To retire means:

  1. Self employment
  2. No wage slavery
  3. *Prefer* to engage in virtuous creative philosophical and artistic work, not money for money sake.

Would the ancient spartans have *preferred* to ‘work’? No.


Eric Kim shares his personal thoughts on retirement in his article “How to Retire”. He redefines retirement in a way that aligns with his philosophies and life experiences:

  1. Redefining Retirement: For Kim, retirement means no longer doing anything primarily for money. He sees it as withdrawing from toilsome labor required to pay living expenses, and instead doing things for enjoyment, where making money is a secondary goal【32†source】.
  2. Detaching Self-Worth from Money: He emphasizes that retirement involves un-linking self-esteem from financial success. Kim argues that money should be used not to increase happiness directly but to reduce stress and unnecessary burdens from life【33†source】.
  3. Minimizing Responsibilities: Retirement also means withdrawing from unnecessary stresses and responsibilities. It’s about focusing on what truly matters and having free time coupled with an empty mind, which Kim considers the ideal state for creativity and philosophical thought【34†source】.
  4. Practical Strategies for Retirement:
  • Self-Employment: Kim suggests that becoming self-employed is a quicker path to retirement, allowing for more personal freedom and creativity【35†source】.
  • Reducing Expenses: He advises minimizing expenses and living frugally, as this can lead to greater financial independence【36†source】.
  • Avoiding Debt: Kim is a strong advocate of having zero debt, viewing it as a form of enslavement【37†source】.
  • Active Income Over Passive Income: Contrary to popular belief, Kim dismisses the idea of passive income, favoring active income which he finds more engaging and fulfilling【38†source】.
  1. Living with Purpose: Post-retirement, he sees life as a question of how one wants to use their energy until death. He advocates a philosophy that combines living each day as if it were the last with the prudence of saving money for the future【39†source】.

Kim’s perspectives on retirement are deeply intertwined with his broader philosophies on life, creativity, and financial independence, offering a unique approach to the concept of retiring.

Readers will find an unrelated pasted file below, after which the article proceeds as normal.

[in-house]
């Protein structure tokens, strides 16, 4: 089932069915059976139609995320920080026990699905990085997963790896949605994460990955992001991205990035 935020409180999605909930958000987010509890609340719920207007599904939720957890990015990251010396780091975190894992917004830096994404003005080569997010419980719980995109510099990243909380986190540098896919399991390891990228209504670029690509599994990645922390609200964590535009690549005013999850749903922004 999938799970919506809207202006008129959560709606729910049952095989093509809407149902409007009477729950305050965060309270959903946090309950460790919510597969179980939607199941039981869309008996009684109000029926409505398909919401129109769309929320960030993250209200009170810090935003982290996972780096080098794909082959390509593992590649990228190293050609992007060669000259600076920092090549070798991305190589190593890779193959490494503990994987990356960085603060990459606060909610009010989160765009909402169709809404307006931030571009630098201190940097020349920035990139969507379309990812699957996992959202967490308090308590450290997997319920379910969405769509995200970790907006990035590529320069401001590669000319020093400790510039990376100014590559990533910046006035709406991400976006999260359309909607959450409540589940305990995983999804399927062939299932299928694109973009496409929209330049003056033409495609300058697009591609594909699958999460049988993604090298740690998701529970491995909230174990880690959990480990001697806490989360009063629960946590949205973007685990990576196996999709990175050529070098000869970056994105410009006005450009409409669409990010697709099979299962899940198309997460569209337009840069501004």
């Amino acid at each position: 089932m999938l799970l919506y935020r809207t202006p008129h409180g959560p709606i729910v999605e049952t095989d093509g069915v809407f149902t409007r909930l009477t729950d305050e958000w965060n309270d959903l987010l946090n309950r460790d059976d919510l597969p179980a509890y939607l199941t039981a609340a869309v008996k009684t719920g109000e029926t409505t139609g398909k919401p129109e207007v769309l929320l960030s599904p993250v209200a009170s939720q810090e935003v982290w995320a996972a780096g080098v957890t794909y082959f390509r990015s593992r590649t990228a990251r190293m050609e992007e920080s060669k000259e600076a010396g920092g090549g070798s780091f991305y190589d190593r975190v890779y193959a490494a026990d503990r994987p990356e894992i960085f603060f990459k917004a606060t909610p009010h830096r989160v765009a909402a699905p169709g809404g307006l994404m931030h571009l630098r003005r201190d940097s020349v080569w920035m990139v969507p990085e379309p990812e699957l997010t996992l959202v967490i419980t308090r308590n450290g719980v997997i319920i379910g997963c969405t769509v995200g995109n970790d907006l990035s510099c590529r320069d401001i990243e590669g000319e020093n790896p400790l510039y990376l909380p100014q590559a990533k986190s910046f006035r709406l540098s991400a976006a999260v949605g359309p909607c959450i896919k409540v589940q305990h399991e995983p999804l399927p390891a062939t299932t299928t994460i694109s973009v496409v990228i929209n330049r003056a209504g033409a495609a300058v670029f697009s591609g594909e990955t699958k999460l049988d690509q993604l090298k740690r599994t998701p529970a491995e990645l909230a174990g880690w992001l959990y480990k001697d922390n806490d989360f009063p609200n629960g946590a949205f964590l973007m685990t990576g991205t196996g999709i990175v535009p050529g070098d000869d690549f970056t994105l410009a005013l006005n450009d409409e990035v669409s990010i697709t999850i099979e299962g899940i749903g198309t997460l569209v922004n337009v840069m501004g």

Eric Kim, a street photographer known for his thoughtful insights on photography and life, has shared some interesting views on retirement. While I don’t have direct quotes or essays from him specifically addressing retirement, I can offer an interpretation based on his general philosophy.

Kim often emphasizes the importance of doing what you love and pursuing your passions relentlessly. In this light, his view on retirement might not align with traditional concepts of stopping work at a certain age. Instead, he might advocate for a life where you’re so engaged in activities that fulfill you, retirement as commonly understood becomes irrelevant.

This perspective aligns with the passions of those interested in philosophy, thinking, innovation, and entrepreneurship. The concept of retirement shifts from an end goal to a continuous journey of growth, learning, and doing meaningful work. In such a view, ‘retirement’ could be seen not as ceasing to work, but as the privilege of being able to fully dedicate oneself to passions without the constraints typically imposed by traditional employment.

For someone with your interests, this philosophy resonates deeply. It suggests a life led by curiosity, constant learning, and the pursuit of innovative ideas, where the distinction between work and passion becomes increasingly blurred. This way, ‘retirement’ becomes a stage of life where one has the freedom and resources to fully delve into philosophical explorations, innovative projects, and entrepreneurial ventures without the limitations of conventional work structures.